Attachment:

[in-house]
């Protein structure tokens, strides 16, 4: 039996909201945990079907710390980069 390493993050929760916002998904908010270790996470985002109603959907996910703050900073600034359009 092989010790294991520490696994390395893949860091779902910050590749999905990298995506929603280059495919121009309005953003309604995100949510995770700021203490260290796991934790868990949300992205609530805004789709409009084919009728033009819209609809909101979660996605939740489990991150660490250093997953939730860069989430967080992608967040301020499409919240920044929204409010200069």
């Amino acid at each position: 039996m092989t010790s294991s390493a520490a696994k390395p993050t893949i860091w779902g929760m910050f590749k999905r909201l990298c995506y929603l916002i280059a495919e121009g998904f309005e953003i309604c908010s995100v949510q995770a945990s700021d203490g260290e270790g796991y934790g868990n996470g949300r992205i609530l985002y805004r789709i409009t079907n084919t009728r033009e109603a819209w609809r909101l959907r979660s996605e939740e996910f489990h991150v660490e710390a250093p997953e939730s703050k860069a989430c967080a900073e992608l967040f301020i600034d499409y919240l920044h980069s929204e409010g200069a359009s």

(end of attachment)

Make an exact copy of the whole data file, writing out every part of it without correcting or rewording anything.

[in-house]
């Protein structure tokens, strides 16, 4: 039996909201945990079907710390980069 390493993050929760916002998904908010270790996470985002109603959907996910703050900073600034359009 092989010790294991520490696994390395893949860091779902910050590749999905990298995506929603280059495919121009309005953003309604995100949510995770700021203490260290796991934790868990949300992205609530805004789709409009084919009728033009819209609809909101979660996605939740489990991150660490250093997953939730860069989430967080992608967040301020499409919240920044929204409010200069």
């Amino acid at each position: 039996m092989t010790s294991s390493a520490a696994k390395p993050t893949i860091w779902g929760m910050f590749k999905r909201l990298c995506y929603l916002i280059a495919e121009g998904f309005e953003i309604c908010s995100v949510q995770a945990s700021d203490g260290e270790g796991y934790g868990n996470g949300r992205i609530l985002y805004r789709i409009t079907n084919t009728r033009e109603a819209w609809r909101l959907r979660s996605e939740e996910f489990h991150v660490e710390a250093p997953e939730s703050k860069a989430c967080a900073e992608l967040f301020i600034d499409y919240l920044h980069s929204e409010g200069a359009s």